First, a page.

Many of the budget-cutting antics of state government in recent years have shifted costs to Minnesota's counties, allowing state politicians to cluck about local governments and counties not doing more to cut their budgets.
The Park Rapids Enterprise (registration possibly required) is carrying the story today about the cost of sobering up drunks. The economy being what it is, people are drinking more and requiring more time in detox, the paper says.
The cost of one day in detox, usually at Pine Manors, has risen from $260 per day to $275. There is a sliding fee schedule depending on the patient's financial status, but most patients are without the means to pay.
And that bothers (Hubbard County social services director Daryl) Bessler. "The state sells the stuff, they allow the license for booze to be sold, they put a tax on it and then they don't assist in the payment of the costs," he said.
The state requires detox services to be provided and the counties have to pay for them. The county official says the declining amount of money should be spent elsewhere. "I have to deny day training services to a mentally retarded person who was born that way versus somebody I had to provide services for because the law said I had to," Bessler told the paper.
Bob, I think this item belongs in the "Life is Cheap" file.
I also think the "Life is Cheap" file is where state laws that allow 14-year-olds to drive belong.
Might be cheaper to drop them at the local hospital mental ward vs. the detox center. Or maybe a jail cell that can be washed down with a hose after they puck.
I think that is what Sheriff Taylor did in Mayberry.
One of the more interesting things about living in Flagstaff, AZ is that the Salvation Army didn't have a dry-out facility there. The nearest one was in Phoenix. So when they had someone that needed to go to a dry-out, they would take the individual(s) to the Greyhound station, hang a Salvation Army sign around their necks, and put them on a Greyhound to Phoenix where they'd be collected by someone and taken to the dry-out.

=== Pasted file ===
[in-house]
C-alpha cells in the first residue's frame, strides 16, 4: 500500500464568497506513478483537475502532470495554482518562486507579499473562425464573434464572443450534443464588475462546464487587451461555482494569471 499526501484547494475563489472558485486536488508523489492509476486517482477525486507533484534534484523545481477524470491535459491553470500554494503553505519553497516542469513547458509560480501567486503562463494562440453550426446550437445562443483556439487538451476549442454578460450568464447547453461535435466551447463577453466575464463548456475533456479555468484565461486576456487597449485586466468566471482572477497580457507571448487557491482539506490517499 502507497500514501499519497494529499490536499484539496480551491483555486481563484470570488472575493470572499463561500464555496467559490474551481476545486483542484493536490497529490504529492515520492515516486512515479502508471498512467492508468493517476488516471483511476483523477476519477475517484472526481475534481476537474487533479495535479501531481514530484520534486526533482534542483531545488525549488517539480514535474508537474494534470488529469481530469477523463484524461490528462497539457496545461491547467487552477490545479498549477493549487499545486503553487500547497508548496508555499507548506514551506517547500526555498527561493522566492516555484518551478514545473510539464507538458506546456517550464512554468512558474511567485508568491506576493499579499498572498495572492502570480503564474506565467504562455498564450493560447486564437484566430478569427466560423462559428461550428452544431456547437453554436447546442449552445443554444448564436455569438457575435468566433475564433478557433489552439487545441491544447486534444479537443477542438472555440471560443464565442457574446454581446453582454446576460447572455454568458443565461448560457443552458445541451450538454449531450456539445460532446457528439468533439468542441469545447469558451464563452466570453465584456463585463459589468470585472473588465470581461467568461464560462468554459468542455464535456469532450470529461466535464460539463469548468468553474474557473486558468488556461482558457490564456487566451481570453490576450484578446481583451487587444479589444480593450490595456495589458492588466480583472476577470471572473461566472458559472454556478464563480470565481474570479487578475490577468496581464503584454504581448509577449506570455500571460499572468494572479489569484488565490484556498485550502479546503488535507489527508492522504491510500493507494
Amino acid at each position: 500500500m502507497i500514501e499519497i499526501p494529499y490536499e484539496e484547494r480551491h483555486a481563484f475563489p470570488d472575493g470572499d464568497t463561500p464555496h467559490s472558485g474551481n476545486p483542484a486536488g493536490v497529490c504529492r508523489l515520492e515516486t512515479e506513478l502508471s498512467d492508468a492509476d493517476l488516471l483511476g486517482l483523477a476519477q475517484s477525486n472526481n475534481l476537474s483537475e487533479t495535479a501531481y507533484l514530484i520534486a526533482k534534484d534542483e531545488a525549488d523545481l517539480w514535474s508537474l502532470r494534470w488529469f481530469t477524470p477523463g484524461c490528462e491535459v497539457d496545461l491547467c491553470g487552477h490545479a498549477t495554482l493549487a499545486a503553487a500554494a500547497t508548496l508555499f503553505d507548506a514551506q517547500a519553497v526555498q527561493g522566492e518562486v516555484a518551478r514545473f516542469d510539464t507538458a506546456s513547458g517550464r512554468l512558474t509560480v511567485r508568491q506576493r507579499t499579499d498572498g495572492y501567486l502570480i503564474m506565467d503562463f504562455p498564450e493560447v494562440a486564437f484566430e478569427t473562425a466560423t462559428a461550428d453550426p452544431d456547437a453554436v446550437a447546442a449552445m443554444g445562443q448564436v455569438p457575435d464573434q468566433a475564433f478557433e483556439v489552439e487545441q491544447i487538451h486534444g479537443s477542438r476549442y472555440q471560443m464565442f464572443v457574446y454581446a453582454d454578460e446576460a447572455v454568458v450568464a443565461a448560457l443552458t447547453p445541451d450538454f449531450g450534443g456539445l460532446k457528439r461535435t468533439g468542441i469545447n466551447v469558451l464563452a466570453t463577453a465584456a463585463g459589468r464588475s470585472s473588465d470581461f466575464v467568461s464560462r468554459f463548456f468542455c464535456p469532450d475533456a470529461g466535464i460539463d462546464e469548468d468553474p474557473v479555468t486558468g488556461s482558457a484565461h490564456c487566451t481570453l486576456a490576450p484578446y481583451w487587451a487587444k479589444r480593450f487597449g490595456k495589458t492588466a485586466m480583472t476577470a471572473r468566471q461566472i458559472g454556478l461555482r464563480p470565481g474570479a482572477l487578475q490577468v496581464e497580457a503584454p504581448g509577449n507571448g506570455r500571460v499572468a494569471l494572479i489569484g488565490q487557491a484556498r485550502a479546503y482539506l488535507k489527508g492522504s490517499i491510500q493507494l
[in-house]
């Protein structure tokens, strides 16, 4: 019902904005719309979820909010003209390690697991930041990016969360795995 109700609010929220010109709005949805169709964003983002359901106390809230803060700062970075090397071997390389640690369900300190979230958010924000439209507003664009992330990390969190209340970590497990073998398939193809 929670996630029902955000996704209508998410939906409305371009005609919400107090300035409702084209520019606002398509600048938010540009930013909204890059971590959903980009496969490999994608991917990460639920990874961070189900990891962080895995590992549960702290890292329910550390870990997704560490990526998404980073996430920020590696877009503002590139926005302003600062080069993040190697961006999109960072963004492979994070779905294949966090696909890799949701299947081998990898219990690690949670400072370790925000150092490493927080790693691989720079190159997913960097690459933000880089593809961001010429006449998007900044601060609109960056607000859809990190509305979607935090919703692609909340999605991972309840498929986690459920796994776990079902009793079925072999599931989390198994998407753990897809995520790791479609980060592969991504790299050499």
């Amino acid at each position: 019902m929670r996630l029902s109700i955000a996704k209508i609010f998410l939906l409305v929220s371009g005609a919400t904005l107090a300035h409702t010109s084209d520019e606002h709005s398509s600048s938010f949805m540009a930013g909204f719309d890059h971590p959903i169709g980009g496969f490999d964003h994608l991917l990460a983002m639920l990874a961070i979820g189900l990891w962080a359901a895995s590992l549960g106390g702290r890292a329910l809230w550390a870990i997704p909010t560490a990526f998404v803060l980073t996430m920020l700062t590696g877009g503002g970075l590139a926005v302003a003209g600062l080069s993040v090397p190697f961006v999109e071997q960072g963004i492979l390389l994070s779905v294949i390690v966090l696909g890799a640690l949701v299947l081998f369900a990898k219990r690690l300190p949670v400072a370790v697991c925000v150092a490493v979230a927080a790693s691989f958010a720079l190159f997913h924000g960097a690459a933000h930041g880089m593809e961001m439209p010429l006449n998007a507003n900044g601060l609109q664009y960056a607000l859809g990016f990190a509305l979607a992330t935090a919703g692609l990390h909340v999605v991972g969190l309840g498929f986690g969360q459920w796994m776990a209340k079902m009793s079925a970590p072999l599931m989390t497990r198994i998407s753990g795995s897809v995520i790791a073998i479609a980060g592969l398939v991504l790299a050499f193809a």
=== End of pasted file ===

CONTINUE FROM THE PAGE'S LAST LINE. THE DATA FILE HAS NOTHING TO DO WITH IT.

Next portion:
To bad I don't remember how to spell puke.
Snip from the heading The Longest Day – “At the present rate, it'll be billions of years before the earth stops rotating -- around the time the Minnesota U.S. Senate recount ends …”
Snip from MR’s post to this blog item – “…they would take the individual(s) to the Greyhound station, hang a Salvation Army sign around their necks…”
We have the ingredients for solving two issues, the endless recount and Hubbard County’s financial problems. We’ll hang “US Senate” signs around the necks of the Hubbard County intoxicated and put them on a bus headed east.
If local media still collectively employed enough journalists to spare a body or two for investigative reporting, the larger story referenced here would make for interesting reporting. That being: who is paying for what? In the Highland Villager (which we receive free despite living across the river), it was recently reported that St Paul property tax rates are continuing to grow at astronomical rates (well into double digits), despite falling property values. The city blames the state's reductions in local gov't aid. Meanwhile services are being cut (city hiring freeze) and both the state and city are facing budget crises. So... What I'm looking for from reporters is what is changing so drastically in our funding of government that people still find cause to complain about tax rates, while the gov't can't manage to maintain the service levels to which we have become accustomed. Why? Where's the money going? Is it rising healthcare costs? Pension costs (I hear Duluth is facing trouble in this area)? Waste and fraud? Should we blame the unions (state & city employees)? Or should we blame management (elected officials)?
In other words, bsimon, what are 80+ communities doing right (they don't get local aid) that St. Paul and Minneapolis are doing wrong?
Did you hear the mayors on Midmorning today?
sigh. lost post, due to forgetting to fill out personal info that the checkbox never seems to recall.
Short answer: the problem is larger than local gov't, though if MSP officials can learn from smaller communities, great. The point was meant to address the state's budgetary problems as well as local gov'ts'.
Did not hear MM - can't stream here & don't have a radio in the office. One of these days news junkiness will overcome genetic cheapness.
I'm not sure what percentage of the problems pensions are, but one reason pension costs can sneak up on governments is that they don't have to realize the costs as they go along. If a private company promises $X a month to employees they have to put the cost of that on their books (figured out and spread out with various actuarial and accounting mumbo jumbo). But government pension plans can promise anything they want without anything going on the books until the EE retires.
bsimon, I do that all the time.
The last paragraph states:
"The state requires detox services to be provided and the counties have to pay for them. The county official says the declining amount of money should be spent elsewhere. "I have to deny day training services to a mentally retarded person who was born that way versus somebody I had to provide services for because the law said I had to," Bessler told the paper."
I have dealt with these issues and if I were King of the World funding for Detox would be increased and Day Training and Habilitation would be targeted to those who would truly benefit. The result would be a cut for DT&H.